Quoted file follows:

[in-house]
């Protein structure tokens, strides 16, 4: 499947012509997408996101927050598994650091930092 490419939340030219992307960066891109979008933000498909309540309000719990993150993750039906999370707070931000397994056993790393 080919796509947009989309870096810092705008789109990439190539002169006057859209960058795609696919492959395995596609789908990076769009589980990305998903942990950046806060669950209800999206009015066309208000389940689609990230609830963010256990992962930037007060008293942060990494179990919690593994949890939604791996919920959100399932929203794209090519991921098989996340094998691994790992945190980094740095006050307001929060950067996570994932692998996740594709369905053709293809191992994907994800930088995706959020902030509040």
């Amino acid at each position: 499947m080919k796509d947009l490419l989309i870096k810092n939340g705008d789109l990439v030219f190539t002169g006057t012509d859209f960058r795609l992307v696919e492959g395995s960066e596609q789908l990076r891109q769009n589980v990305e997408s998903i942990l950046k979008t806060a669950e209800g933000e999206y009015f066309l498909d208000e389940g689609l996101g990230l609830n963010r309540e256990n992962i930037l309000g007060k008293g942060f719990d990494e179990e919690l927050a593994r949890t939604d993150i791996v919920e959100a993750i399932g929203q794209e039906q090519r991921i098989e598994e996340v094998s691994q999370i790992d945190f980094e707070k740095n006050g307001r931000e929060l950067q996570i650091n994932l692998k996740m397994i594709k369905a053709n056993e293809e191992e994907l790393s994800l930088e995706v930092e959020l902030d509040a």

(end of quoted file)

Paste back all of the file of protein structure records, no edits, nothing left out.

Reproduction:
[in-house]
């Protein structure tokens, strides 16, 4: 499947012509997408996101927050598994650091930092 490419939340030219992307960066891109979008933000498909309540309000719990993150993750039906999370707070931000397994056993790393 080919796509947009989309870096810092705008789109990439190539002169006057859209960058795609696919492959395995596609789908990076769009589980990305998903942990950046806060669950209800999206009015066309208000389940689609990230609830963010256990992962930037007060008293942060990494179990919690593994949890939604791996919920959100399932929203794209090519991921098989996340094998691994790992945190980094740095006050307001929060950067996570994932692998996740594709369905053709293809191992994907994800930088995706959020902030509040």
């Amino acid at each position: 499947m080919k796509d947009l490419l989309i870096k810092n939340g705008d789109l990439v030219f190539t002169g006057t012509d859209f960058r795609l992307v696919e492959g395995s960066e596609q789908l990076r891109q769009n589980v990305e997408s998903i942990l950046k979008t806060a669950e209800g933000e999206y009015f066309l498909d208000e389940g689609l996101g990230l609830n963010r309540e256990n992962i930037l309000g007060k008293g942060f719990d990494e179990e919690l927050a593994r949890t939604d993150i791996v919920e959100a993750i399932g929203q794209e039906q090519r991921i098989e598994e996340v094998s691994q999370i790992d945190f980094e707070k740095n006050g307001r931000e929060l950067q996570i650091n994932l692998k996740m397994i594709k369905a053709n056993e293809e191992e994907l790393s994800l930088e995706v930092e959020l902030d509040a």